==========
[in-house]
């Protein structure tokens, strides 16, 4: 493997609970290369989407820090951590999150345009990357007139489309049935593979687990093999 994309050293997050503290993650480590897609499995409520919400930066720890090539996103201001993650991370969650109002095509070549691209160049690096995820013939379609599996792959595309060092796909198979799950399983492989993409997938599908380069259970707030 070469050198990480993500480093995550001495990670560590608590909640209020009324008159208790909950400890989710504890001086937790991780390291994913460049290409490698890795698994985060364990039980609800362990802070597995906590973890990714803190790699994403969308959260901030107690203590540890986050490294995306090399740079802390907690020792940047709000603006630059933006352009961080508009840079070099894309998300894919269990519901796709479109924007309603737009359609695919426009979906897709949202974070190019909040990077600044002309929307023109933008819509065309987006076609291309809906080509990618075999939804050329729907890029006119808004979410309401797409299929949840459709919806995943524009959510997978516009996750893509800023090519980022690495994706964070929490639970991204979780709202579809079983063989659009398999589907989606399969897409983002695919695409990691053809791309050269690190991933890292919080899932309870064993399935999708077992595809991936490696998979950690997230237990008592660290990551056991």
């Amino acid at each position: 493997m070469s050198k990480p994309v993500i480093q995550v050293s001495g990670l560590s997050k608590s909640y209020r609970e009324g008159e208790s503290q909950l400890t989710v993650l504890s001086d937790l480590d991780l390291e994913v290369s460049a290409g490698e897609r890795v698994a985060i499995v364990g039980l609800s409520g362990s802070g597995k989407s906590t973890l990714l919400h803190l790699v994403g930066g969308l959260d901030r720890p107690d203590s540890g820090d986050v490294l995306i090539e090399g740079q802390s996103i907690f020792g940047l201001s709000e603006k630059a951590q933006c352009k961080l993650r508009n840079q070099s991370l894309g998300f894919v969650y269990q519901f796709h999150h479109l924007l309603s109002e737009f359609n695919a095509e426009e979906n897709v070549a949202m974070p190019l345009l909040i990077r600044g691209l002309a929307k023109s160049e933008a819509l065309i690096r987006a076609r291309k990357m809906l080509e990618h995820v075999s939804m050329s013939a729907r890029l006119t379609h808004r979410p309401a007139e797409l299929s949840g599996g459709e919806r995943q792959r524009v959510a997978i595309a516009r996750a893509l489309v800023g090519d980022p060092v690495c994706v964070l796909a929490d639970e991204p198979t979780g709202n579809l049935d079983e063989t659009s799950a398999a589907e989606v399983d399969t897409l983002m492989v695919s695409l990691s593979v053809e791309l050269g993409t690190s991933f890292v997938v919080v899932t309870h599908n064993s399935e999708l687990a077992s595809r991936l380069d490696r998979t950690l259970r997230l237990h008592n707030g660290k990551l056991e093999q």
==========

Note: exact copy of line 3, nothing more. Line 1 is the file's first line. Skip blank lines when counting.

């Amino acid at each position: 493997m070469s050198k990480p994309v993500i480093q995550v050293s001495g990670l560590s997050k608590s909640y209020r609970e009324g008159e208790s503290q909950l400890t989710v993650l504890s001086d937790l480590d991780l390291e994913v290369s460049a290409g490698e897609r890795v698994a985060i499995v364990g039980l609800s409520g362990s802070g597995k989407s906590t973890l990714l919400h803190l790699v994403g930066g969308l959260d901030r720890p107690d203590s540890g820090d986050v490294l995306i090539e090399g740079q802390s996103i907690f020792g940047l201001s709000e603006k630059a951590q933006c352009k961080l993650r508009n840079q070099s991370l894309g998300f894919v969650y269990q519901f796709h999150h479109l924007l309603s109002e737009f359609n695919a095509e426009e979906n897709v070549a949202m974070p190019l345009l909040i990077r600044g691209l002309a929307k023109s160049e933008a819509l065309i690096r987006a076609r291309k990357m809906l080509e990618h995820v075999s939804m050329s013939a729907r890029l006119t379609h808004r979410p309401a007139e797409l299929s949840g599996g459709e919806r995943q792959r524009v959510a997978i595309a516009r996750a893509l489309v800023g090519d980022p060092v690495c994706v964070l796909a929490d639970e991204p198979t979780g709202n579809l049935d079983e063989t659009s799950a398999a589907e989606v399983d399969t897409l983002m492989v695919s695409l990691s593979v053809e791309l050269g993409t690190s991933f890292v997938v919080v899932t309870h599908n064993s399935e999708l687990a077992s595809r991936l380069d490696r998979t950690l259970r997230l237990h008592n707030g660290k990551l056991e093999q």